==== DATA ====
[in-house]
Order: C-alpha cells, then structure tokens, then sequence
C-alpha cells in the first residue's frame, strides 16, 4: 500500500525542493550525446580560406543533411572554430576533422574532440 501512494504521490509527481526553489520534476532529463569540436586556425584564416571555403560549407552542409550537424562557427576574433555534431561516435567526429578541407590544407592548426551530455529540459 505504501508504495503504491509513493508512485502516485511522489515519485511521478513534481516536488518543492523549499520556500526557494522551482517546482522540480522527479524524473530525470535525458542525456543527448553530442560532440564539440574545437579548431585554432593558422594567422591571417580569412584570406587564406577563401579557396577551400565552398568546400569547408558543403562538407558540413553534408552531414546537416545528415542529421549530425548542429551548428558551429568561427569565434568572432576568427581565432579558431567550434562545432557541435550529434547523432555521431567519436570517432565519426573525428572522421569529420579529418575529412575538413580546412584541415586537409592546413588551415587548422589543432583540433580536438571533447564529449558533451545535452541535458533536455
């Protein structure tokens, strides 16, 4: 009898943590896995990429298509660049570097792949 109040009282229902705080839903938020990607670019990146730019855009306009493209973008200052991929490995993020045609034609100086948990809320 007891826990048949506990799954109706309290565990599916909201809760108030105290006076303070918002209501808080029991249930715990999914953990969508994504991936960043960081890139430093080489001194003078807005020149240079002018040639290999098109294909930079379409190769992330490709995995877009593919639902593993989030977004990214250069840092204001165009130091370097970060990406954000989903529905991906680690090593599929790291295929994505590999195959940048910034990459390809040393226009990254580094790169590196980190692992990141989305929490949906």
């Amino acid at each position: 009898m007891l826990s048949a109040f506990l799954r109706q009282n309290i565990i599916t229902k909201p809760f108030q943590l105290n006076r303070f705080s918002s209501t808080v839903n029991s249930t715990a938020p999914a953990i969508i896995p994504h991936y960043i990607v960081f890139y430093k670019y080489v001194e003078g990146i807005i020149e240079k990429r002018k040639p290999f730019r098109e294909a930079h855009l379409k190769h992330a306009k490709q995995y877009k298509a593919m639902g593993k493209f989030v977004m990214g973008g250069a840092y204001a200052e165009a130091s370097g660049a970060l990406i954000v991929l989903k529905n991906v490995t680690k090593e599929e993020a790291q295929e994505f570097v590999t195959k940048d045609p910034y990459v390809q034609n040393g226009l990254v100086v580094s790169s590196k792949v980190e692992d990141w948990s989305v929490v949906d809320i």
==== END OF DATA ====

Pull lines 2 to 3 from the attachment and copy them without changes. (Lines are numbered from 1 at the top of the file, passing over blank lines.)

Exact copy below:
Order: C-alpha cells, then structure tokens, then sequence
C-alpha cells in the first residue's frame, strides 16, 4: 500500500525542493550525446580560406543533411572554430576533422574532440 501512494504521490509527481526553489520534476532529463569540436586556425584564416571555403560549407552542409550537424562557427576574433555534431561516435567526429578541407590544407592548426551530455529540459 505504501508504495503504491509513493508512485502516485511522489515519485511521478513534481516536488518543492523549499520556500526557494522551482517546482522540480522527479524524473530525470535525458542525456543527448553530442560532440564539440574545437579548431585554432593558422594567422591571417580569412584570406587564406577563401579557396577551400565552398568546400569547408558543403562538407558540413553534408552531414546537416545528415542529421549530425548542429551548428558551429568561427569565434568572432576568427581565432579558431567550434562545432557541435550529434547523432555521431567519436570517432565519426573525428572522421569529420579529418575529412575538413580546412584541415586537409592546413588551415587548422589543432583540433580536438571533447564529449558533451545535452541535458533536455